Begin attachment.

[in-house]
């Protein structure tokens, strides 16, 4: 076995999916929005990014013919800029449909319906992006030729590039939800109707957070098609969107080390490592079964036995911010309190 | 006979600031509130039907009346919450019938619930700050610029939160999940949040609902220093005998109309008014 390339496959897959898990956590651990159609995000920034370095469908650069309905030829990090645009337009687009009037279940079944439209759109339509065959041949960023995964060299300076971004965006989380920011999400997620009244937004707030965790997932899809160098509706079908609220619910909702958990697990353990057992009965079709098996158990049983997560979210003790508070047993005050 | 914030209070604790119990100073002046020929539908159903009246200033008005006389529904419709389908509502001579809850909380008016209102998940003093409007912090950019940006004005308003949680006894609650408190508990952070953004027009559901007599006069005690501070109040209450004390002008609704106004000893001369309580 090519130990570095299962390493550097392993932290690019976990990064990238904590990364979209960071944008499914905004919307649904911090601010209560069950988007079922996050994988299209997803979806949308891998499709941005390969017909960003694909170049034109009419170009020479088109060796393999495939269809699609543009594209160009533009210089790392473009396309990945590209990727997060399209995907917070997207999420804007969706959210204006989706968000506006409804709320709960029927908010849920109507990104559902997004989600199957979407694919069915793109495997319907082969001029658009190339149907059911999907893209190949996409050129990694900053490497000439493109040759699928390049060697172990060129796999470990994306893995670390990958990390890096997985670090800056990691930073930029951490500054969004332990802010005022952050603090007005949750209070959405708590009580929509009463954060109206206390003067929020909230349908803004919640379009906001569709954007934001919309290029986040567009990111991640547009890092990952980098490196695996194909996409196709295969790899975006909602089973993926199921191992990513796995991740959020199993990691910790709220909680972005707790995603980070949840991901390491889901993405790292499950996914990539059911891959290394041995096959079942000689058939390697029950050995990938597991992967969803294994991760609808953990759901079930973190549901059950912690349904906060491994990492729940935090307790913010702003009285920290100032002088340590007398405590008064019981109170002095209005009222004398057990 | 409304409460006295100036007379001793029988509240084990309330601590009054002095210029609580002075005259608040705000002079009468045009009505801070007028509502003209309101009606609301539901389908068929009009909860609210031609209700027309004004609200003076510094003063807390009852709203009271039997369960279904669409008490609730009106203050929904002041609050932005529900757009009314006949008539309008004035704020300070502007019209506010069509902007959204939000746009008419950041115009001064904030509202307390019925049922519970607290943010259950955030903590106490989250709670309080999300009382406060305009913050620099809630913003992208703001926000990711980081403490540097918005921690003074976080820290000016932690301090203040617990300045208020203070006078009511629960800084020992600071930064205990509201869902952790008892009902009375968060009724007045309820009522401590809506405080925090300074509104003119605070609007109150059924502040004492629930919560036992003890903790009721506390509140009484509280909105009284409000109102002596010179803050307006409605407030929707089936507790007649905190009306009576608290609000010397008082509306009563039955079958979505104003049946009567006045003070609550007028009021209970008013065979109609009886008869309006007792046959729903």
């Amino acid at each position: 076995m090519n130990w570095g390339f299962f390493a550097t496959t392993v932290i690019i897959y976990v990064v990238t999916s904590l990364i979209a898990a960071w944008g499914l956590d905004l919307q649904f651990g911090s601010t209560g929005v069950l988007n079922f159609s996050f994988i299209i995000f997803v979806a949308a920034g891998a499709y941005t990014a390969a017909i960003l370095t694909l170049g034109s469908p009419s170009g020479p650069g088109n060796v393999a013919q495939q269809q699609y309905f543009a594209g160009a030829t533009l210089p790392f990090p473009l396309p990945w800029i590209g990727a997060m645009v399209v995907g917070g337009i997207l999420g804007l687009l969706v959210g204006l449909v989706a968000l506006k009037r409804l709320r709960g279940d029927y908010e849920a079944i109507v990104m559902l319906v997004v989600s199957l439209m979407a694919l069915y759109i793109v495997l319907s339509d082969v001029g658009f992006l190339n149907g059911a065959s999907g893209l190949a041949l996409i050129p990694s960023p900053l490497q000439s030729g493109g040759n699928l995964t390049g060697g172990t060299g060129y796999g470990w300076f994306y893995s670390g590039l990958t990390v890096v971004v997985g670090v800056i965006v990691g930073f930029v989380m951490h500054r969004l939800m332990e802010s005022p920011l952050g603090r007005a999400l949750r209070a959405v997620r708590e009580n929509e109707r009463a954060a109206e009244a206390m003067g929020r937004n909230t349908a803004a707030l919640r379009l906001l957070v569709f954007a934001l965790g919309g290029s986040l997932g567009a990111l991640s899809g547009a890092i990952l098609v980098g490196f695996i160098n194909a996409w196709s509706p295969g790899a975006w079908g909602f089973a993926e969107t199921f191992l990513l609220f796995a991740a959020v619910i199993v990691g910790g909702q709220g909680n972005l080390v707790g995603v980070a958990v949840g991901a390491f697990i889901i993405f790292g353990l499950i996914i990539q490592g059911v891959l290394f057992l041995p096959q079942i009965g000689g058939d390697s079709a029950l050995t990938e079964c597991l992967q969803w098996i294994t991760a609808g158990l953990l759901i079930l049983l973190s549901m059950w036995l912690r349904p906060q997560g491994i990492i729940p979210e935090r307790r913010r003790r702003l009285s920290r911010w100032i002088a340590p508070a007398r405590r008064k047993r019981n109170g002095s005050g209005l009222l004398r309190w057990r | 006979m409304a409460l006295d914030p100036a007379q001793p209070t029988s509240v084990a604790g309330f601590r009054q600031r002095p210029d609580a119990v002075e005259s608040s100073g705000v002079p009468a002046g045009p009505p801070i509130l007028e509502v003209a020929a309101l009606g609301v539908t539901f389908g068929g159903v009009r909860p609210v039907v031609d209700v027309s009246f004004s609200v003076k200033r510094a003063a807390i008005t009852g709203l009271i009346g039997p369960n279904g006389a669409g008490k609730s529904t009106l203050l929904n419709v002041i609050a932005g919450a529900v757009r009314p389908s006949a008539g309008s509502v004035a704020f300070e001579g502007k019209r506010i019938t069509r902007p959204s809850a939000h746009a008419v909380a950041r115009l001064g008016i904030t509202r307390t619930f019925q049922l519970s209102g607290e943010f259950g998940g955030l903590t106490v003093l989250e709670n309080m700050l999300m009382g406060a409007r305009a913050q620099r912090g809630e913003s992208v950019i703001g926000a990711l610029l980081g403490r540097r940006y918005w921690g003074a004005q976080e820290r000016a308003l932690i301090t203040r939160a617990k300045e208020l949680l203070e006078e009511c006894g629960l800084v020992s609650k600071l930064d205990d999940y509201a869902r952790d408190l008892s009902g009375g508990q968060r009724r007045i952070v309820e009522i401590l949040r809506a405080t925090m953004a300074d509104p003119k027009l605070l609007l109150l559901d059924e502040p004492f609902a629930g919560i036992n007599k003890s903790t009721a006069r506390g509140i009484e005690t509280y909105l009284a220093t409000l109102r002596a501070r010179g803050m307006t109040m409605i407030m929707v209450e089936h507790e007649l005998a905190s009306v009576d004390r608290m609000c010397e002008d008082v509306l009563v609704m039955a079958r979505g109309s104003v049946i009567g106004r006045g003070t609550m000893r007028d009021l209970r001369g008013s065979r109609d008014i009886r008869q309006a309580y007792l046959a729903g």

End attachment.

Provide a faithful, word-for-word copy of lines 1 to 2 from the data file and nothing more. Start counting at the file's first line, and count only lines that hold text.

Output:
[in-house]
């Protein structure tokens, strides 16, 4: 076995999916929005990014013919800029449909319906992006030729590039939800109707957070098609969107080390490592079964036995911010309190 | 006979600031509130039907009346919450019938619930700050610029939160999940949040609902220093005998109309008014 390339496959897959898990956590651990159609995000920034370095469908650069309905030829990090645009337009687009009037279940079944439209759109339509065959041949960023995964060299300076971004965006989380920011999400997620009244937004707030965790997932899809160098509706079908609220619910909702958990697990353990057992009965079709098996158990049983997560979210003790508070047993005050 | 914030209070604790119990100073002046020929539908159903009246200033008005006389529904419709389908509502001579809850909380008016209102998940003093409007912090950019940006004005308003949680006894609650408190508990952070953004027009559901007599006069005690501070109040209450004390002008609704106004000893001369309580 090519130990570095299962390493550097392993932290690019976990990064990238904590990364979209960071944008499914905004919307649904911090601010209560069950988007079922996050994988299209997803979806949308891998499709941005390969017909960003694909170049034109009419170009020479088109060796393999495939269809699609543009594209160009533009210089790392473009396309990945590209990727997060399209995907917070997207999420804007969706959210204006989706968000506006409804709320709960029927908010849920109507990104559902997004989600199957979407694919069915793109495997319907082969001029658009190339149907059911999907893209190949996409050129990694900053490497000439493109040759699928390049060697172990060129796999470990994306893995670390990958990390890096997985670090800056990691930073930029951490500054969004332990802010005022952050603090007005949750209070959405708590009580929509009463954060109206206390003067929020909230349908803004919640379009906001569709954007934001919309290029986040567009990111991640547009890092990952980098490196695996194909996409196709295969790899975006909602089973993926199921191992990513796995991740959020199993990691910790709220909680972005707790995603980070949840991901390491889901993405790292499950996914990539059911891959290394041995096959079942000689058939390697029950050995990938597991992967969803294994991760609808953990759901079930973190549901059950912690349904906060491994990492729940935090307790913010702003009285920290100032002088340590007398405590008064019981109170002095209005009222004398057990 | 409304409460006295100036007379001793029988509240084990309330601590009054002095210029609580002075005259608040705000002079009468045009009505801070007028509502003209309101009606609301539901389908068929009009909860609210031609209700027309004004609200003076510094003063807390009852709203009271039997369960279904669409008490609730009106203050929904002041609050932005529900757009009314006949008539309008004035704020300070502007019209506010069509902007959204939000746009008419950041115009001064904030509202307390019925049922519970607290943010259950955030903590106490989250709670309080999300009382406060305009913050620099809630913003992208703001926000990711980081403490540097918005921690003074976080820290000016932690301090203040617990300045208020203070006078009511629960800084020992600071930064205990509201869902952790008892009902009375968060009724007045309820009522401590809506405080925090300074509104003119605070609007109150059924502040004492629930919560036992003890903790009721506390509140009484509280909105009284409000109102002596010179803050307006409605407030929707089936507790007649905190009306009576608290609000010397008082509306009563039955079958979505104003049946009567006045003070609550007028009021209970008013065979109609009886008869309006007792046959729903």